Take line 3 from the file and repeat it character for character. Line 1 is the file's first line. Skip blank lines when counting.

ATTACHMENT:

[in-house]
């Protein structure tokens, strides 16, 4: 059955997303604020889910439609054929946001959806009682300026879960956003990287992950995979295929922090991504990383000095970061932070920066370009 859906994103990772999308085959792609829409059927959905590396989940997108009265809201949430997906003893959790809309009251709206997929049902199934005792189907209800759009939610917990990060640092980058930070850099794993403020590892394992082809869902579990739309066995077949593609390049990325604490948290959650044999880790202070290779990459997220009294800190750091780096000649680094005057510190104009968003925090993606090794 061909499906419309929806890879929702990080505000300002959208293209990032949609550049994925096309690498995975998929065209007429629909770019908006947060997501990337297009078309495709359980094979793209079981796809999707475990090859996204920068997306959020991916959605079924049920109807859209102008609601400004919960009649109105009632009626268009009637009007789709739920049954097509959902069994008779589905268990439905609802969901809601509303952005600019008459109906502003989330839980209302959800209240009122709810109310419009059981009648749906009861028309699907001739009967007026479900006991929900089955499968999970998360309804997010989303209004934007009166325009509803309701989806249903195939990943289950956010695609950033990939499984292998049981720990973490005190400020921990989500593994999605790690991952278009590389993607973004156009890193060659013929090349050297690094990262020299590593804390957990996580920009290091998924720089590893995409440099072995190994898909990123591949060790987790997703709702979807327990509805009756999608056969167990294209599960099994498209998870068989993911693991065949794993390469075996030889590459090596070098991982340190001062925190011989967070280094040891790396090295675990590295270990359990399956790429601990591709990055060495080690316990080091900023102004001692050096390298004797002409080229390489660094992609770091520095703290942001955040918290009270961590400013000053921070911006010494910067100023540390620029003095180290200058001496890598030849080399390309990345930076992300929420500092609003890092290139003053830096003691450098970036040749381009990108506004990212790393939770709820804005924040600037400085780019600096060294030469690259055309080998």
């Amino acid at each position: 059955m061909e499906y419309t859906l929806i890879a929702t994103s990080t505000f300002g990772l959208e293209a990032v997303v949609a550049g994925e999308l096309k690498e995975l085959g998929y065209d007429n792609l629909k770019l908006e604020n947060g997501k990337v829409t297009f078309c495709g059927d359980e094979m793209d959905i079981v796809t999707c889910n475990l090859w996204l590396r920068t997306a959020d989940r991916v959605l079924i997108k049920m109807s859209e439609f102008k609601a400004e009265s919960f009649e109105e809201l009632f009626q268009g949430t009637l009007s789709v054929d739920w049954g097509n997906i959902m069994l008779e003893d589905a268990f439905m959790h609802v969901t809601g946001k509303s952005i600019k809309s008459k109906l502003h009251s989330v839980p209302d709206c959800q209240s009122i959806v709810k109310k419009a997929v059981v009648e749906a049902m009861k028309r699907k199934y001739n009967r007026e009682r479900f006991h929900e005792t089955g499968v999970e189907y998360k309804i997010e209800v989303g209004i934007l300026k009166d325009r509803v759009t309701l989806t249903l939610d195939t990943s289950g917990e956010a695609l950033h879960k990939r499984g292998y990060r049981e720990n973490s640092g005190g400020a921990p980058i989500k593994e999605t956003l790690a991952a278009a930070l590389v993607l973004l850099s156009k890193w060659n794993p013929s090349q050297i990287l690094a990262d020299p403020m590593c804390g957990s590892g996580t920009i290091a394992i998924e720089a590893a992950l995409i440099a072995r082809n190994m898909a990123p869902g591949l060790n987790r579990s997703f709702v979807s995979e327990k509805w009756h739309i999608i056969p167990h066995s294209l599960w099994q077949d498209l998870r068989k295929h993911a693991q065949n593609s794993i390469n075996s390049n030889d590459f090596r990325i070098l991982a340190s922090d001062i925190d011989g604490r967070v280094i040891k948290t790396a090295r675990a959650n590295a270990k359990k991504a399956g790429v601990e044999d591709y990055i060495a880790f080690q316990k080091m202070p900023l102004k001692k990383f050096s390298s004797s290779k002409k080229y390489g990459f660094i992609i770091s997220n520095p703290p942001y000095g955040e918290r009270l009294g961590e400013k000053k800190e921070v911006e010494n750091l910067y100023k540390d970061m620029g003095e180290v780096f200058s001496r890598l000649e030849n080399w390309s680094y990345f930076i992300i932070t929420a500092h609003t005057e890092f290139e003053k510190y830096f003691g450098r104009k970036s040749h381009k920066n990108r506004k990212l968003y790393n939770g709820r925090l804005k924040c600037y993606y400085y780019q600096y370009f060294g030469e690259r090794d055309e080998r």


């Amino acid at each position: 059955m061909e499906y419309t859906l929806i890879a929702t994103s990080t505000f300002g990772l959208e293209a990032v997303v949609a550049g994925e999308l096309k690498e995975l085959g998929y065209d007429n792609l629909k770019l908006e604020n947060g997501k990337v829409t297009f078309c495709g059927d359980e094979m793209d959905i079981v796809t999707c889910n475990l090859w996204l590396r920068t997306a959020d989940r991916v959605l079924i997108k049920m109807s859209e439609f102008k609601a400004e009265s919960f009649e109105e809201l009632f009626q268009g949430t009637l009007s789709v054929d739920w049954g097509n997906i959902m069994l008779e003893d589905a268990f439905m959790h609802v969901t809601g946001k509303s952005i600019k809309s008459k109906l502003h009251s989330v839980p209302d709206c959800q209240s009122i959806v709810k109310k419009a997929v059981v009648e749906a049902m009861k028309r699907k199934y001739n009967r007026e009682r479900f006991h929900e005792t089955g499968v999970e189907y998360k309804i997010e209800v989303g209004i934007l300026k009166d325009r509803v759009t309701l989806t249903l939610d195939t990943s289950g917990e956010a695609l950033h879960k990939r499984g292998y990060r049981e720990n973490s640092g005190g400020a921990p980058i989500k593994e999605t956003l790690a991952a278009a930070l590389v993607l973004l850099s156009k890193w060659n794993p013929s090349q050297i990287l690094a990262d020299p403020m590593c804390g957990s590892g996580t920009i290091a394992i998924e720089a590893a992950l995409i440099a072995r082809n190994m898909a990123p869902g591949l060790n987790r579990s997703f709702v979807s995979e327990k509805w009756h739309i999608i056969p167990h066995s294209l599960w099994q077949d498209l998870r068989k295929h993911a693991q065949n593609s794993i390469n075996s390049n030889d590459f090596r990325i070098l991982a340190s922090d001062i925190d011989g604490r967070v280094i040891k948290t790396a090295r675990a959650n590295a270990k359990k991504a399956g790429v601990e044999d591709y990055i060495a880790f080690q316990k080091m202070p900023l102004k001692k990383f050096s390298s004797s290779k002409k080229y390489g990459f660094i992609i770091s997220n520095p703290p942001y000095g955040e918290r009270l009294g961590e400013k000053k800190e921070v911006e010494n750091l910067y100023k540390d970061m620029g003095e180290v780096f200058s001496r890598l000649e030849n080399w390309s680094y990345f930076i992300i932070t929420a500092h609003t005057e890092f290139e003053k510190y830096f003691g450098r104009k970036s040749h381009k920066n990108r506004k990212l968003y790393n939770g709820r925090l804005k924040c600037y993606y400085y780019q600096y370009f060294g030469e690259r090794d055309e080998r």